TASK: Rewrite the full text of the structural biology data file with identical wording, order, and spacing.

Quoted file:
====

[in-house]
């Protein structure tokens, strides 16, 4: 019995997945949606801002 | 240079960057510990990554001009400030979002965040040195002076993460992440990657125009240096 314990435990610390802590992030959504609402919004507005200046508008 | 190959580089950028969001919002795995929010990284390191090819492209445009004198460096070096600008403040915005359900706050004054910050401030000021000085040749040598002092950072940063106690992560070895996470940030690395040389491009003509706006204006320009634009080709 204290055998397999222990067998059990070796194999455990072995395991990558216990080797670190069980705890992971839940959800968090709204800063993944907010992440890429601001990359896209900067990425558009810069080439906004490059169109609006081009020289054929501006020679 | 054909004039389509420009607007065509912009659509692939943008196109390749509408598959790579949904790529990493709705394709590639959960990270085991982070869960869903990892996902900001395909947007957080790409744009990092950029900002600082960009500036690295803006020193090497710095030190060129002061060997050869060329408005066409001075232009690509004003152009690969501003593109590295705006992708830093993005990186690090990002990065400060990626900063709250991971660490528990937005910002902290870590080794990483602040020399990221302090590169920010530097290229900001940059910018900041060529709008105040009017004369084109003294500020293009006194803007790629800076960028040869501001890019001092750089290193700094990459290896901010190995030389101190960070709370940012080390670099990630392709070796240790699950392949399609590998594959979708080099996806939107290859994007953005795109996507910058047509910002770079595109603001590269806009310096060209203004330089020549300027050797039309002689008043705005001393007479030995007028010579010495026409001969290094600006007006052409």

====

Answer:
[in-house]
């Protein structure tokens, strides 16, 4: 019995997945949606801002 | 240079960057510990990554001009400030979002965040040195002076993460992440990657125009240096 314990435990610390802590992030959504609402919004507005200046508008 | 190959580089950028969001919002795995929010990284390191090819492209445009004198460096070096600008403040915005359900706050004054910050401030000021000085040749040598002092950072940063106690992560070895996470940030690395040389491009003509706006204006320009634009080709 204290055998397999222990067998059990070796194999455990072995395991990558216990080797670190069980705890992971839940959800968090709204800063993944907010992440890429601001990359896209900067990425558009810069080439906004490059169109609006081009020289054929501006020679 | 054909004039389509420009607007065509912009659509692939943008196109390749509408598959790579949904790529990493709705394709590639959960990270085991982070869960869903990892996902900001395909947007957080790409744009990092950029900002600082960009500036690295803006020193090497710095030190060129002061060997050869060329408005066409001075232009690509004003152009690969501003593109590295705006992708830093993005990186690090990002990065400060990626900063709250991971660490528990937005910002902290870590080794990483602040020399990221302090590169920010530097290229900001940059910018900041060529709008105040009017004369084109003294500020293009006194803007790629800076960028040869501001890019001092750089290193700094990459290896901010190995030389101190960070709370940012080390670099990630392709070796240790699950392949399609590998594959979708080099996806939107290859994007953005795109996507910058047509910002770079595109603001590269806009310096060209203004330089020549300027050797039309002689008043705005001393007479030995007028010579010495026409001969290094600006007006052409």